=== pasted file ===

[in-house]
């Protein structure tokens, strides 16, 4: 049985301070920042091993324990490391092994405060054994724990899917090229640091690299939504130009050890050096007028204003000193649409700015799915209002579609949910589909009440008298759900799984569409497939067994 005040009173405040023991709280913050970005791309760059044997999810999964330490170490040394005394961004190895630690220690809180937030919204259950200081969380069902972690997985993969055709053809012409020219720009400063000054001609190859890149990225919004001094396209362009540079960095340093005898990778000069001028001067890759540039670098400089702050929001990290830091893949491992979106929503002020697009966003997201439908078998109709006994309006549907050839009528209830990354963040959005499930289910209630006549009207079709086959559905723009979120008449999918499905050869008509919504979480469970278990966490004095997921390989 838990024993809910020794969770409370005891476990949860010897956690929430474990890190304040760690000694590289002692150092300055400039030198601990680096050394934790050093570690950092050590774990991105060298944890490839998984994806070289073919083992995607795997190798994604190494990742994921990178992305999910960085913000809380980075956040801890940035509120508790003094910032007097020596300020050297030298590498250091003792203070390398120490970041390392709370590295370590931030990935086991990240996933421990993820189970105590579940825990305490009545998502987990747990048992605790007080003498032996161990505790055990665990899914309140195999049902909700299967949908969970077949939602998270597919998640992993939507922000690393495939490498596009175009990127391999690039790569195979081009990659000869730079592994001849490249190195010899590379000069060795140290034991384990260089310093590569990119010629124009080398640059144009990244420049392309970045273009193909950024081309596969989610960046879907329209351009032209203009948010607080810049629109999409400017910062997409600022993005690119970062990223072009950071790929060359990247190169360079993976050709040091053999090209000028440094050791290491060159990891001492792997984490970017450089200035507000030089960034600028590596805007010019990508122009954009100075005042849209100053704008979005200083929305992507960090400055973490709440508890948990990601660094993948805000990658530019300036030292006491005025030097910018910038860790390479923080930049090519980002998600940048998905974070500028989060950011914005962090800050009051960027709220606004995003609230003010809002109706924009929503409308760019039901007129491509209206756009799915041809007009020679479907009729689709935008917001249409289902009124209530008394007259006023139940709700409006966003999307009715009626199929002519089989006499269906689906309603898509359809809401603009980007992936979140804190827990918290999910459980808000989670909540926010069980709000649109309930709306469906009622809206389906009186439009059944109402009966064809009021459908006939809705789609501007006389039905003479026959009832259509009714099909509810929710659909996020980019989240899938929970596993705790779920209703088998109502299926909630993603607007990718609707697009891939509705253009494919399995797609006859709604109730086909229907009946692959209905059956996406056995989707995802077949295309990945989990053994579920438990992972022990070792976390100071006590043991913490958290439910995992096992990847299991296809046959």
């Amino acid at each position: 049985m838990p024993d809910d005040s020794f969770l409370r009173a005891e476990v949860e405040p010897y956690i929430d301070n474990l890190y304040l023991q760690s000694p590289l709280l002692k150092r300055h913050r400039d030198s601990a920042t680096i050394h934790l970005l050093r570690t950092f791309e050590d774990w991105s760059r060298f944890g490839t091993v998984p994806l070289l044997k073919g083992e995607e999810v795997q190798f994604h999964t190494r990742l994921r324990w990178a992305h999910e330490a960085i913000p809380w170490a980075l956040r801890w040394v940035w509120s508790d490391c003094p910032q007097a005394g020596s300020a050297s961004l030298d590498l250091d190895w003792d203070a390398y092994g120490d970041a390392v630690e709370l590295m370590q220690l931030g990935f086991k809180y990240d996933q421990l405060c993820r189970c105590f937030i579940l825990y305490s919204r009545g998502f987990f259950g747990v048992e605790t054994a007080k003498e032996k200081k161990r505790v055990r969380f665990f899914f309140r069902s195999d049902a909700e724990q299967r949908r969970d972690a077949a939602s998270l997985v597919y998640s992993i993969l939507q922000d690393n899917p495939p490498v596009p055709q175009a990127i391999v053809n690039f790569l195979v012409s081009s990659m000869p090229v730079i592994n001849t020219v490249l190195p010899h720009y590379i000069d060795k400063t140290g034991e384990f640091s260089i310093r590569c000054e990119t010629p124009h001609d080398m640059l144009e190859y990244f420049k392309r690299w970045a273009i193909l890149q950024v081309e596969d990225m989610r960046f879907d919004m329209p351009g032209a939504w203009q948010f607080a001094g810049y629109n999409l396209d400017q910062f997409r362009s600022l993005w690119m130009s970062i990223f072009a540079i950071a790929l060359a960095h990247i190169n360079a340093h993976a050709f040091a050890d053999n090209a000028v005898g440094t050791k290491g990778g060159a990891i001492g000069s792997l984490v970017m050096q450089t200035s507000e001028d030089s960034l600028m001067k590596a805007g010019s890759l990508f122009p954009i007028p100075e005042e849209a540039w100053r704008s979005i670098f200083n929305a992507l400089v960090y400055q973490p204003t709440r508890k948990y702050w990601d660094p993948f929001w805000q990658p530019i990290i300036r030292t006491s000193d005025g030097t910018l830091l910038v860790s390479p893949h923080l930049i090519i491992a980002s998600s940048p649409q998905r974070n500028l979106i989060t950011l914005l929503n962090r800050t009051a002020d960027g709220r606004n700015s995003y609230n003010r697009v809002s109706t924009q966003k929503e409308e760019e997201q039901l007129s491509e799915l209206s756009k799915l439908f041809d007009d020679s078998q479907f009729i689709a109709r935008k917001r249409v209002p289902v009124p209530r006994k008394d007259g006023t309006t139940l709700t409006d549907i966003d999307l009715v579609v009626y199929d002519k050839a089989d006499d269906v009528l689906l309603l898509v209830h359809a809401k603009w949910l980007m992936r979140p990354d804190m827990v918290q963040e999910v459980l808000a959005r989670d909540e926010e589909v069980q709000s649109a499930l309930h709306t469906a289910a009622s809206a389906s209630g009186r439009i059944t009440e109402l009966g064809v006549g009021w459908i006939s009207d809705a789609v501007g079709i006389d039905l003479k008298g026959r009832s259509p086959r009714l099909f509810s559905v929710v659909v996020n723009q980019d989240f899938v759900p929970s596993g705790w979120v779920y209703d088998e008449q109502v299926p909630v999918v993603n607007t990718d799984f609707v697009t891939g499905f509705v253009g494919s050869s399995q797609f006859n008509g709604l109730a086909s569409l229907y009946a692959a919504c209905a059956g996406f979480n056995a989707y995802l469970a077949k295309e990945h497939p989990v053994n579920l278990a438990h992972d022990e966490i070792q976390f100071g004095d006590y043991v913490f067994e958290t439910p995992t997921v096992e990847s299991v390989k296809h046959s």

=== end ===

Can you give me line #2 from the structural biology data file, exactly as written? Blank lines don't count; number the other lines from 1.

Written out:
């Protein structure tokens, strides 16, 4: 049985301070920042091993324990490391092994405060054994724990899917090229640091690299939504130009050890050096007028204003000193649409700015799915209002579609949910589909009440008298759900799984569409497939067994 005040009173405040023991709280913050970005791309760059044997999810999964330490170490040394005394961004190895630690220690809180937030919204259950200081969380069902972690997985993969055709053809012409020219720009400063000054001609190859890149990225919004001094396209362009540079960095340093005898990778000069001028001067890759540039670098400089702050929001990290830091893949491992979106929503002020697009966003997201439908078998109709006994309006549907050839009528209830990354963040959005499930289910209630006549009207079709086959559905723009979120008449999918499905050869008509919504979480469970278990966490004095997921390989 838990024993809910020794969770409370005891476990949860010897956690929430474990890190304040760690000694590289002692150092300055400039030198601990680096050394934790050093570690950092050590774990991105060298944890490839998984994806070289073919083992995607795997190798994604190494990742994921990178992305999910960085913000809380980075956040801890940035509120508790003094910032007097020596300020050297030298590498250091003792203070390398120490970041390392709370590295370590931030990935086991990240996933421990993820189970105590579940825990305490009545998502987990747990048992605790007080003498032996161990505790055990665990899914309140195999049902909700299967949908969970077949939602998270597919998640992993939507922000690393495939490498596009175009990127391999690039790569195979081009990659000869730079592994001849490249190195010899590379000069060795140290034991384990260089310093590569990119010629124009080398640059144009990244420049392309970045273009193909950024081309596969989610960046879907329209351009032209203009948010607080810049629109999409400017910062997409600022993005690119970062990223072009950071790929060359990247190169360079993976050709040091053999090209000028440094050791290491060159990891001492792997984490970017450089200035507000030089960034600028590596805007010019990508122009954009100075005042849209100053704008979005200083929305992507960090400055973490709440508890948990990601660094993948805000990658530019300036030292006491005025030097910018910038860790390479923080930049090519980002998600940048998905974070500028989060950011914005962090800050009051960027709220606004995003609230003010809002109706924009929503409308760019039901007129491509209206756009799915041809007009020679479907009729689709935008917001249409289902009124209530008394007259006023139940709700409006966003999307009715009626199929002519089989006499269906689906309603898509359809809401603009980007992936979140804190827990918290999910459980808000989670909540926010069980709000649109309930709306469906009622809206389906009186439009059944109402009966064809009021459908006939809705789609501007006389039905003479026959009832259509009714099909509810929710659909996020980019989240899938929970596993705790779920209703088998109502299926909630993603607007990718609707697009891939509705253009494919399995797609006859709604109730086909229907009946692959209905059956996406056995989707995802077949295309990945989990053994579920438990992972022990070792976390100071006590043991913490958290439910995992096992990847299991296809046959």